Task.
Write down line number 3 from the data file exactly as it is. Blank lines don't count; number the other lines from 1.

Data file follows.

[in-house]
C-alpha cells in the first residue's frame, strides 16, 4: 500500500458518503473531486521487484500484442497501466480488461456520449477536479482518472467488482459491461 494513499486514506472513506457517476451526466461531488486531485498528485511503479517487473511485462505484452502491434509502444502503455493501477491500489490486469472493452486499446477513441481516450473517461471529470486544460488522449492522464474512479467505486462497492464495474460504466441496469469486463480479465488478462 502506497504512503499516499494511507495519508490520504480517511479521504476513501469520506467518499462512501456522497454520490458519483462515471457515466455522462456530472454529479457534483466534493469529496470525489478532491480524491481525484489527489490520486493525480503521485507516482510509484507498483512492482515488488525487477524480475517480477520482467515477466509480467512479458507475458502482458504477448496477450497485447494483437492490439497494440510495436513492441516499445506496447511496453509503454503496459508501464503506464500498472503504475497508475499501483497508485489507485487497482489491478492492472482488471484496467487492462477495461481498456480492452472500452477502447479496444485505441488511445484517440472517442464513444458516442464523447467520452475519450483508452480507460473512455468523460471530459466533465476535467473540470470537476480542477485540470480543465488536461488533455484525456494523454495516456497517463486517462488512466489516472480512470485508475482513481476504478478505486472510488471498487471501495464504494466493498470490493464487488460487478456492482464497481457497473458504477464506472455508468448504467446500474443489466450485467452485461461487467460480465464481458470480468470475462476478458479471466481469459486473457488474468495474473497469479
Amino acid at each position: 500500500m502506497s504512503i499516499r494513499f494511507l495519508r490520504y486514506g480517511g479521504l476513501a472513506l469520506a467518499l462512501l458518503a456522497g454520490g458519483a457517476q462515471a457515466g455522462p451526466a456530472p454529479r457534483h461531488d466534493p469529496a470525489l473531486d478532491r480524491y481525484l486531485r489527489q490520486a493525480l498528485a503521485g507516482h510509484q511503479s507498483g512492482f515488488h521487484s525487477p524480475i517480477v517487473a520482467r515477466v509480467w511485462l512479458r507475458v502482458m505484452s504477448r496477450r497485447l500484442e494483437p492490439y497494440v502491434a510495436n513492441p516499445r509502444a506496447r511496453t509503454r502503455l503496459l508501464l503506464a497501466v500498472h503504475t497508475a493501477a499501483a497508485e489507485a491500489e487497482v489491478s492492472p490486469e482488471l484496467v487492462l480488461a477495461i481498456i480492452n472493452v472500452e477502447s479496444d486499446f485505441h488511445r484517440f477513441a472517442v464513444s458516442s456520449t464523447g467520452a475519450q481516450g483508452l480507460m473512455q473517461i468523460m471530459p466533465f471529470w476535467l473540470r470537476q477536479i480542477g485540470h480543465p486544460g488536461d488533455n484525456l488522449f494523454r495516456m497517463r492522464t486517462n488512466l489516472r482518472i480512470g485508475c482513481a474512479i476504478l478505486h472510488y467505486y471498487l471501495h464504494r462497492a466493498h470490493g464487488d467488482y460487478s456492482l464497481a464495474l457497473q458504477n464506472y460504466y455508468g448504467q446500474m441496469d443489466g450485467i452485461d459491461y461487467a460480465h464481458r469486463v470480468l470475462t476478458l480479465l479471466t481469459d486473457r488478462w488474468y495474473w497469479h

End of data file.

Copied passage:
Amino acid at each position: 500500500m502506497s504512503i499516499r494513499f494511507l495519508r490520504y486514506g480517511g479521504l476513501a472513506l469520506a467518499l462512501l458518503a456522497g454520490g458519483a457517476q462515471a457515466g455522462p451526466a456530472p454529479r457534483h461531488d466534493p469529496a470525489l473531486d478532491r480524491y481525484l486531485r489527489q490520486a493525480l498528485a503521485g507516482h510509484q511503479s507498483g512492482f515488488h521487484s525487477p524480475i517480477v517487473a520482467r515477466v509480467w511485462l512479458r507475458v502482458m505484452s504477448r496477450r497485447l500484442e494483437p492490439y497494440v502491434a510495436n513492441p516499445r509502444a506496447r511496453t509503454r502503455l503496459l508501464l503506464a497501466v500498472h503504475t497508475a493501477a499501483a497508485e489507485a491500489e487497482v489491478s492492472p490486469e482488471l484496467v487492462l480488461a477495461i481498456i480492452n472493452v472500452e477502447s479496444d486499446f485505441h488511445r484517440f477513441a472517442v464513444s458516442s456520449t464523447g467520452a475519450q481516450g483508452l480507460m473512455q473517461i468523460m471530459p466533465f471529470w476535467l473540470r470537476q477536479i480542477g485540470h480543465p486544460g488536461d488533455n484525456l488522449f494523454r495516456m497517463r492522464t486517462n488512466l489516472r482518472i480512470g485508475c482513481a474512479i476504478l478505486h472510488y467505486y471498487l471501495h464504494r462497492a466493498h470490493g464487488d467488482y460487478s456492482l464497481a464495474l457497473q458504477n464506472y460504466y455508468g448504467q446500474m441496469d443489466g450485467i452485461d459491461y461487467a460480465h464481458r469486463v470480468l470475462t476478458l480479465l479471466t481469459d486473457r488478462w488474468y495474473w497469479h